By Kenneth Kapp
Charlie pulls his SUV into the primitive campsite on the upper Peshtigo River in northeast Wisconsin. Frank bets he can’t remember how many times they’ve been here. “I’ll give you a hint. The first time was in 1972. I’m going to write the DNR and tell them they should hang a “C & F” under their signs for FS 2134.” As they unload, Charlie lectures him once again. “The only thing we got to worry about is bears coming into our site at night. We have to police the area before it gets dark and make sure our food is sealed in a tight cooler locked in the SUV. And don’t be stupid and bring a liverwurst and onion sandwich into the tent for a midnight snack as you did three years ago. Boy, what were you thinking? Good thing the bear was clumsy and we were still up. I tossed that stinker out the tent flap as far as I could once I heard at the back. Must not have liked your liverwurst, he didn’t come back the next night.”
Frank replies. “You should talk. You were the one putting our empty beer bottles around the perimeter claiming they’d keep the bears away. You’d blather how bears are clumsy suckers who’d end up kicking them. And I quote, ‘Make enough noise to scare themselves. Whoosh, gone in a flash.’”
Frank shakes his head and continues. “And if they drop ‘em and they break, you’d be just the one to get up in the middle of the night, wander around to our so-called perimeter to take a piss, and step on the broken glass. Hoot and holler sure to keep them away for the rest of the night. Dumb idea.”
Charlie goes to the cooler for a six-pack. “OK, Frank, I conceded your point and the next year I got a case of cans. Nothing to break there.”
“It was still a stupid idea. A Park Ranger came by, warned us about littering. Said she’d give us a ticket if she found any cans in the area. Just to be on the safe side we had to pick up rusted cans that must have been lying there for years.”
They finish setting up the tent in silence. Frank volunteers to transfer their air mattresses and sleeping bags from the car while Charlie brings in deadfall from around the camp. “Don’t get lazy with the wood. Good fire the first night’s always fun.”
Frank gets the fire going as soon as there’s enough wood. “Hey, get more wood. We’re going to need more after we grill when we sit drink our homebrews.”
After supper, they sit quietly around the fire. One or the other occasionally moves an isolated piece of smoking wood back towards the center of the flames.
Frank prods Charlie. “OK, Charlie, you figure out how many times we’ve been camping here?”
Charlie guesses. “Thirty years – twenty five times.” He knocks one log against another setting off sparks and quickly asks one of his own. “And most years we see bears on the forest roads when we bike?”
“You betcha. I remember the first time, coming around the crest on forest road, FS 2131, wasn’t it, and there at the bottom was this big, black thing. Your eyes were bad even then. You started to say, ‘What’s that VW bug doing across the –’ when it got up and took off into the woods. That sucker was big.”
“No shit, Sherlock. How about getting us two homebrews; time we get serious. Yeah, and then your brilliance says, ‘You know maybe we should use our horn?’ Like what horn? Thanks for the brewski. So then, what you do is start singing. Heck, your singing would make a concrete bear get up and run.”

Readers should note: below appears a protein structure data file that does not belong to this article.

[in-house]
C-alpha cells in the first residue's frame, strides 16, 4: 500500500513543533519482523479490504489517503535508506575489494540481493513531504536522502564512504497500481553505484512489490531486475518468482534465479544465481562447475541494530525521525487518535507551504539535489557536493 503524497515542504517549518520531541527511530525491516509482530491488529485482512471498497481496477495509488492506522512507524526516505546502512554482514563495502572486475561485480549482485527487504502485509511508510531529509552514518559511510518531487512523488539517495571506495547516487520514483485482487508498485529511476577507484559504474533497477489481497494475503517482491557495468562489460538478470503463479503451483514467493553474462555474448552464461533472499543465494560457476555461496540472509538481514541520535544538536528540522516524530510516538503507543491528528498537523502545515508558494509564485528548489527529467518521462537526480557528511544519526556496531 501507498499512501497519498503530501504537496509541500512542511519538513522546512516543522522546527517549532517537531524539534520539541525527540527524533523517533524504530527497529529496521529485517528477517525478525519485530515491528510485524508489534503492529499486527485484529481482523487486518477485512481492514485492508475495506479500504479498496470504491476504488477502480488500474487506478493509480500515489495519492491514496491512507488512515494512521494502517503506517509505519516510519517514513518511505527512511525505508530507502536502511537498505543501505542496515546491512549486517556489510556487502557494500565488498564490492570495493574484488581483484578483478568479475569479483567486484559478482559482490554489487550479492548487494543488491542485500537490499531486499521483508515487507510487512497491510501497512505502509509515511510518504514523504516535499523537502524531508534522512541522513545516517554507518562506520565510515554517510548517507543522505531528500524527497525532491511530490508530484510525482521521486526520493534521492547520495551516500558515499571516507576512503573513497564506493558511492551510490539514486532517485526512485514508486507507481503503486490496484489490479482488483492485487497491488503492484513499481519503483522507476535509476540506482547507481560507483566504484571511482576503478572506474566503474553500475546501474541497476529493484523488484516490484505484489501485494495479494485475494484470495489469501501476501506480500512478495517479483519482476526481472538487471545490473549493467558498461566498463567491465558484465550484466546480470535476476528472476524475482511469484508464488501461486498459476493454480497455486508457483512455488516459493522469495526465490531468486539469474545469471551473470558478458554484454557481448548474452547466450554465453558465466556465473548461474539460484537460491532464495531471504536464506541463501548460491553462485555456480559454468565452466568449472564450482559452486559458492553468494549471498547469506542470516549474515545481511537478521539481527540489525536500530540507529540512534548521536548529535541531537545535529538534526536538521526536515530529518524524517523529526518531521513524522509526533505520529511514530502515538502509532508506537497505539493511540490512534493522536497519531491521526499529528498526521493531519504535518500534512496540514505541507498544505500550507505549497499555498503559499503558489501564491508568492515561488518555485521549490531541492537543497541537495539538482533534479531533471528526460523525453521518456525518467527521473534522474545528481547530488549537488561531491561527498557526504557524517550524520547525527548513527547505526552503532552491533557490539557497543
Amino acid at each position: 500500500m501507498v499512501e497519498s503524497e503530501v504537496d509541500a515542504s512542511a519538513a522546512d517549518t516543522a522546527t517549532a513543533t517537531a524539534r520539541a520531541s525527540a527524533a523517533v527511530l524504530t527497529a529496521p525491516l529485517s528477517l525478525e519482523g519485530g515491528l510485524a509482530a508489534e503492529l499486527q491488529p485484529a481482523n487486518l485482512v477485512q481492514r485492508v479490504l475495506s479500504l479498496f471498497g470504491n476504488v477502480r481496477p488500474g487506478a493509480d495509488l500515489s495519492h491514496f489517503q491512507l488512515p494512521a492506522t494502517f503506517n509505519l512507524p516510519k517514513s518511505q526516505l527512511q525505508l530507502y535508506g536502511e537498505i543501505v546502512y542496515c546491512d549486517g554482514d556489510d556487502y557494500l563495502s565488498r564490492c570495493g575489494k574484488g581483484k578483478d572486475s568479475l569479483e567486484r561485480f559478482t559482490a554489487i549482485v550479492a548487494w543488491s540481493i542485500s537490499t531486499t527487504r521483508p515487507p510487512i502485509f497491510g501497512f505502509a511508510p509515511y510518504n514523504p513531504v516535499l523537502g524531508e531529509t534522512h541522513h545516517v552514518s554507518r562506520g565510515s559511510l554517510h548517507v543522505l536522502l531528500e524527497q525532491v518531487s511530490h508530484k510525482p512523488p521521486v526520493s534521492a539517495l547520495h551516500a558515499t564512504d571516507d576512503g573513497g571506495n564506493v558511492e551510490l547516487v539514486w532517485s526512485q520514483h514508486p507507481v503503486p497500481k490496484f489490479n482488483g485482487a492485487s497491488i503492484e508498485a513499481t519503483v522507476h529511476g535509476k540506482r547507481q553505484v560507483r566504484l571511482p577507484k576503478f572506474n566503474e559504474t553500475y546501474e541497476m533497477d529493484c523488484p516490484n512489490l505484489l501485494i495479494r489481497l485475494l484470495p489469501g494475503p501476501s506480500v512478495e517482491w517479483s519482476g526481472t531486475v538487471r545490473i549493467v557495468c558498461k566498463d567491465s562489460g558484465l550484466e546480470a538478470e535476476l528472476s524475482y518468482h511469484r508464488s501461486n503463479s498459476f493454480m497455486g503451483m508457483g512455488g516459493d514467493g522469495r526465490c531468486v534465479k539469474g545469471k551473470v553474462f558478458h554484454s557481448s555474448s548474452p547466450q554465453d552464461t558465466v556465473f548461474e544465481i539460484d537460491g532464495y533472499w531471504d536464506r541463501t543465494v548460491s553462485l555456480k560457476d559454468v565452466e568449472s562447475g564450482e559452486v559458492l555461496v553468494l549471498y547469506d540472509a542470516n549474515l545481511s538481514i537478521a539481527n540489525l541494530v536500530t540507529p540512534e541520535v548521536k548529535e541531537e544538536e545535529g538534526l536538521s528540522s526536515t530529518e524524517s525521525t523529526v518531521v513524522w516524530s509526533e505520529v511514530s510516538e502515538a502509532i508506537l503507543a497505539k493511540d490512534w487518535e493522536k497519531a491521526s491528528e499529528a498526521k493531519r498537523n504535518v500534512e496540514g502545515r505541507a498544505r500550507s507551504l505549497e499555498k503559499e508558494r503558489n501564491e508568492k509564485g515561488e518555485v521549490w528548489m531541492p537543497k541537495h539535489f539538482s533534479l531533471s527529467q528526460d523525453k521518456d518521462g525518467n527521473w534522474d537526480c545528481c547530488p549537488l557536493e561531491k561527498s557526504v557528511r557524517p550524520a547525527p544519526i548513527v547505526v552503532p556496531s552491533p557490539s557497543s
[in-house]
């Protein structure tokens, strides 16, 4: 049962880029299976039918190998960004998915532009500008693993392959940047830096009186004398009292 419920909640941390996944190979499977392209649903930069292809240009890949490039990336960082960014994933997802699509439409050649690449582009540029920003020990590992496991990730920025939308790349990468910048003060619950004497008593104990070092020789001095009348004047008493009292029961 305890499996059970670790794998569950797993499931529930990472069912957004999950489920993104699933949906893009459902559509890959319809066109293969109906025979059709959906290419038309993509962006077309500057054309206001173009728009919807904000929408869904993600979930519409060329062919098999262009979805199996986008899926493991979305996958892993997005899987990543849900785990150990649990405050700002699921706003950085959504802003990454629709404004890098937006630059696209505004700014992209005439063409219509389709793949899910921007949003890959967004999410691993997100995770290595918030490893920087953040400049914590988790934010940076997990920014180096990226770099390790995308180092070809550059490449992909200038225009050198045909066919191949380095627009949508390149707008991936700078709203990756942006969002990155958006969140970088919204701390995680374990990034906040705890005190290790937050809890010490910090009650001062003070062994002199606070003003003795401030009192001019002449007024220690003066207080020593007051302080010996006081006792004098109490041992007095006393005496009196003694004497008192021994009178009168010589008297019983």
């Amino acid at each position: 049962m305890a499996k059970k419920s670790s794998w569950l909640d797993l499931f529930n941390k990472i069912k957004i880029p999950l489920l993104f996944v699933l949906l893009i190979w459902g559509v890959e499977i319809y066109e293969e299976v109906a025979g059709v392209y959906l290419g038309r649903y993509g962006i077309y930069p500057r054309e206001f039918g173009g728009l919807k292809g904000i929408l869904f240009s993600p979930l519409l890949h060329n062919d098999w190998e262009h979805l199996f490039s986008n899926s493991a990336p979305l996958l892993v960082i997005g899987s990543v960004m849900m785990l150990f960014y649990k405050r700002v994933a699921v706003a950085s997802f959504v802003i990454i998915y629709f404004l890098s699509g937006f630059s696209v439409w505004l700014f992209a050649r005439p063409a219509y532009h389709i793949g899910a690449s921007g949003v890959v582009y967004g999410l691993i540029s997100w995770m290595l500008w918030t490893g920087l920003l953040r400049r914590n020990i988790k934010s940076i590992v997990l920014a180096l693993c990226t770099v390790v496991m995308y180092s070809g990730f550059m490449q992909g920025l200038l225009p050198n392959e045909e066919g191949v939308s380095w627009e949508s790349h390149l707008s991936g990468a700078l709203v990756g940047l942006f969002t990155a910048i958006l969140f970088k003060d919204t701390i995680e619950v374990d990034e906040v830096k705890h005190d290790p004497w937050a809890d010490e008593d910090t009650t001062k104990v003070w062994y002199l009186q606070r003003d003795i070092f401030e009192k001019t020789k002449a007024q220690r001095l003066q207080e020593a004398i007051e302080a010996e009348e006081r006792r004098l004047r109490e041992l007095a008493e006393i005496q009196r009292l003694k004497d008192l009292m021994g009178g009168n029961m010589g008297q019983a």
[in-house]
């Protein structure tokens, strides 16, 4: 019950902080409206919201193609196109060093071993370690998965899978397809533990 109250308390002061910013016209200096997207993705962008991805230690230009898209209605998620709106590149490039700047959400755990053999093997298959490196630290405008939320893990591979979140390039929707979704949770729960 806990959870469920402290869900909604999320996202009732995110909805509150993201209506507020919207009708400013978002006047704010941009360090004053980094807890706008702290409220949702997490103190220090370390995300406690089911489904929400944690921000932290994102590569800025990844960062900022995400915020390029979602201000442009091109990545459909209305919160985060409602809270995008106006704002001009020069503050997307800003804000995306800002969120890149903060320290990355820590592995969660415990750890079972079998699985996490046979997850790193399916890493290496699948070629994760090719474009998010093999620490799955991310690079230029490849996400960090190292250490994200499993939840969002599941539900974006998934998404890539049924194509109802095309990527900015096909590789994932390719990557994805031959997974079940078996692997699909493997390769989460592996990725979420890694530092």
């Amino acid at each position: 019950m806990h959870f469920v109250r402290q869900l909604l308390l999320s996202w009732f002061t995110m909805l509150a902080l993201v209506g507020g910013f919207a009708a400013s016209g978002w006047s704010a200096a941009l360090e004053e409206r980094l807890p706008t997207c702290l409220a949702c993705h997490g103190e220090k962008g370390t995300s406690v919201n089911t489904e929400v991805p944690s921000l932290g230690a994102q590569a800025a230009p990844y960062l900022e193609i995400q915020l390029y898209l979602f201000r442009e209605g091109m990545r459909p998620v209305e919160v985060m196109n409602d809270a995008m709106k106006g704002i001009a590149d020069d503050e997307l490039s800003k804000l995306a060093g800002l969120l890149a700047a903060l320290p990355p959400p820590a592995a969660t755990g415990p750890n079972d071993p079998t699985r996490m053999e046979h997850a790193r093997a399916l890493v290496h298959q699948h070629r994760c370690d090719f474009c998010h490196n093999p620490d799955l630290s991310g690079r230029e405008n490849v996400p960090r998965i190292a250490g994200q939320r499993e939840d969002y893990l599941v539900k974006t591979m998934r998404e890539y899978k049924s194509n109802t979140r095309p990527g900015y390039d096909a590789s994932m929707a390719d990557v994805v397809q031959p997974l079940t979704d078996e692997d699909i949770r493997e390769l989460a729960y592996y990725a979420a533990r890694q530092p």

“What’s the matter? You don’t like my barrack-room ballads?”
“They’re OK, better than the horse you rode in on. It’s your voice, Frank, it’s your voice.”
“But it works.”
“Yeah, I’ll grant you that; it works but so does a cow bell!”
They sit silently until Charlie remembers the peanuts. “Frank, what’s a fire without peanut shells – a buggy without a baby.” He gets up and brings back a bag of salted stadium nuts from the trunk of the car and two more homebrews. “Now we’re camping.”
A half-hour goes by. Frank gets up. “My turn to water the daisies. Getting time to call it a night. I think we can safely bank the embers; the rangers said there’s a minimal risk of fires. No shit, it rained four days last week and there are enough mosquitoes to prove it!”
The nuts are no longer. The sky is clear. The river sounds are constant and a fine mist floats down the forest road.
“Hey, Charlie, you remember last time we were up here we started talking about childhood memories. Kind of mellow. You said, ‘Well, it was what it was.’ No denying that. Another year pushes them further away. Any new thoughts now?”
“Nah, but this homebrew got me thinking. Some of the older memories keep coming back. When I packed for this year’s trip, I remembered how we sat here last year drunk as skunks one night and rambled on about memories. Damned if I can recall one thing we said. Then all of a sudden, I remembered a couple of things about my dad from when I was a kid. I’ve enough beer in me now to have those memories bounce back from the past like the signal from a clear channel AM bible station reflecting off the night sky.”
Frank coaxes the embers together and a small flame results. “A lot of words there Charlie, so?”
“Yeah, so. So, I remembered how my dad was working all the time. Maybe he had two weeks off a year. Probably my mom made him take a vacation. Told him he had to do something with the kids in the summer or she’d go nuts. He finds a shack at the beach to rent for a week. Must have cost a month’s wages. We had a great time. My brother and I lay around on a blanket near the surf, played in the waves until our lips turned blue. Yeah, it was great. I can still taste the salt.”